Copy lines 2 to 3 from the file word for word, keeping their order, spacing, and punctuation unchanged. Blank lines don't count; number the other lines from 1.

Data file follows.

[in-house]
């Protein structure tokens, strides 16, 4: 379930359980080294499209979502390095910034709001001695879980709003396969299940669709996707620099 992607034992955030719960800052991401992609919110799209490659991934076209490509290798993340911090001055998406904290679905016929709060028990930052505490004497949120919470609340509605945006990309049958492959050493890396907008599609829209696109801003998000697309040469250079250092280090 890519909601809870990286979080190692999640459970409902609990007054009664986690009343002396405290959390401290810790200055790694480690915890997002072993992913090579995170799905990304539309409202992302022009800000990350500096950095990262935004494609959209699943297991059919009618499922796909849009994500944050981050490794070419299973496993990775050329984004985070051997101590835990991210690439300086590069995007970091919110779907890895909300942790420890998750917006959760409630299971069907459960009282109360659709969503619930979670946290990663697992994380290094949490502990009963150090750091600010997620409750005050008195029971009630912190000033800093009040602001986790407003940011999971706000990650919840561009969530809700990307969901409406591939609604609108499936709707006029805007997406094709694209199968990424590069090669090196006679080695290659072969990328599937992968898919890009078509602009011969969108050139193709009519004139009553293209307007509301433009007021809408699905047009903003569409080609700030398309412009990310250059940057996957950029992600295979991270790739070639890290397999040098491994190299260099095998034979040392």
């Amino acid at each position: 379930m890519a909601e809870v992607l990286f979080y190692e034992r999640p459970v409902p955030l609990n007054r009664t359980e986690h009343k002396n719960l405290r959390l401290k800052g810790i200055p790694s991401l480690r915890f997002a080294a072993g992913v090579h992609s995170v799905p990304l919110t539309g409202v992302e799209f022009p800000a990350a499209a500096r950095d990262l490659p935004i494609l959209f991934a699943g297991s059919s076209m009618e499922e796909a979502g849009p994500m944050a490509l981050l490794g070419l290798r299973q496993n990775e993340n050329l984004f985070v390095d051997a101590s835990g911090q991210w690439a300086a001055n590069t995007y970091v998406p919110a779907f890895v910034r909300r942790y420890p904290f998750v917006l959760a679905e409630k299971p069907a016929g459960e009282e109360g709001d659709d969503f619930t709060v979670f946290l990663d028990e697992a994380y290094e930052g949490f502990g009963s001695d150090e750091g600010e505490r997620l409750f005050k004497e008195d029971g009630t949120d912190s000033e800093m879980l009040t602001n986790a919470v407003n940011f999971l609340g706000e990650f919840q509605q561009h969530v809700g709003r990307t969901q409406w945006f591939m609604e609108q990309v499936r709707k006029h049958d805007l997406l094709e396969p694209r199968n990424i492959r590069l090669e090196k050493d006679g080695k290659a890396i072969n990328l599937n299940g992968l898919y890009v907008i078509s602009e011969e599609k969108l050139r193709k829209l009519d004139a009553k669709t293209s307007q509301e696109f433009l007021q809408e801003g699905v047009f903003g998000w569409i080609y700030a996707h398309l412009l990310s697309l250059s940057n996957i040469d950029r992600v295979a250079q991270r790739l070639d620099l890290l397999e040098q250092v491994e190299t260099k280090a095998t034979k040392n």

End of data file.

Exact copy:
């Protein structure tokens, strides 16, 4: 379930359980080294499209979502390095910034709001001695879980709003396969299940669709996707620099 992607034992955030719960800052991401992609919110799209490659991934076209490509290798993340911090001055998406904290679905016929709060028990930052505490004497949120919470609340509605945006990309049958492959050493890396907008599609829209696109801003998000697309040469250079250092280090 890519909601809870990286979080190692999640459970409902609990007054009664986690009343002396405290959390401290810790200055790694480690915890997002072993992913090579995170799905990304539309409202992302022009800000990350500096950095990262935004494609959209699943297991059919009618499922796909849009994500944050981050490794070419299973496993990775050329984004985070051997101590835990991210690439300086590069995007970091919110779907890895909300942790420890998750917006959760409630299971069907459960009282109360659709969503619930979670946290990663697992994380290094949490502990009963150090750091600010997620409750005050008195029971009630912190000033800093009040602001986790407003940011999971706000990650919840561009969530809700990307969901409406591939609604609108499936709707006029805007997406094709694209199968990424590069090669090196006679080695290659072969990328599937992968898919890009078509602009011969969108050139193709009519004139009553293209307007509301433009007021809408699905047009903003569409080609700030398309412009990310250059940057996957950029992600295979991270790739070639890290397999040098491994190299260099095998034979040392």
């Amino acid at each position: 379930m890519a909601e809870v992607l990286f979080y190692e034992r999640p459970v409902p955030l609990n007054r009664t359980e986690h009343k002396n719960l405290r959390l401290k800052g810790i200055p790694s991401l480690r915890f997002a080294a072993g992913v090579h992609s995170v799905p990304l919110t539309g409202v992302e799209f022009p800000a990350a499209a500096r950095d990262l490659p935004i494609l959209f991934a699943g297991s059919s076209m009618e499922e796909a979502g849009p994500m944050a490509l981050l490794g070419l290798r299973q496993n990775e993340n050329l984004f985070v390095d051997a101590s835990g911090q991210w690439a300086a001055n590069t995007y970091v998406p919110a779907f890895v910034r909300r942790y420890p904290f998750v917006l959760a679905e409630k299971p069907a016929g459960e009282e109360g709001d659709d969503f619930t709060v979670f946290l990663d028990e697992a994380y290094e930052g949490f502990g009963s001695d150090e750091g600010e505490r997620l409750f005050k004497e008195d029971g009630t949120d912190s000033e800093m879980l009040t602001n986790a919470v407003n940011f999971l609340g706000e990650f919840q509605q561009h969530v809700g709003r990307t969901q409406w945006f591939m609604e609108q990309v499936r709707k006029h049958d805007l997406l094709e396969p694209r199968n990424i492959r590069l090669e090196k050493d006679g080695k290659a890396i072969n990328l599937n299940g992968l898919y890009v907008i078509s602009e011969e599609k969108l050139r193709k829209l009519d004139a009553k669709t293209s307007q509301e696109f433009l007021q809408e801003g699905v047009f903003g998000w569409i080609y700030a996707h398309l412009l990310s697309l250059s940057n996957i040469d950029r992600v295979a250079q991270r790739l070639d620099l890290l397999e040098q250092v491994e190299t260099k280090a095998t034979k040392n």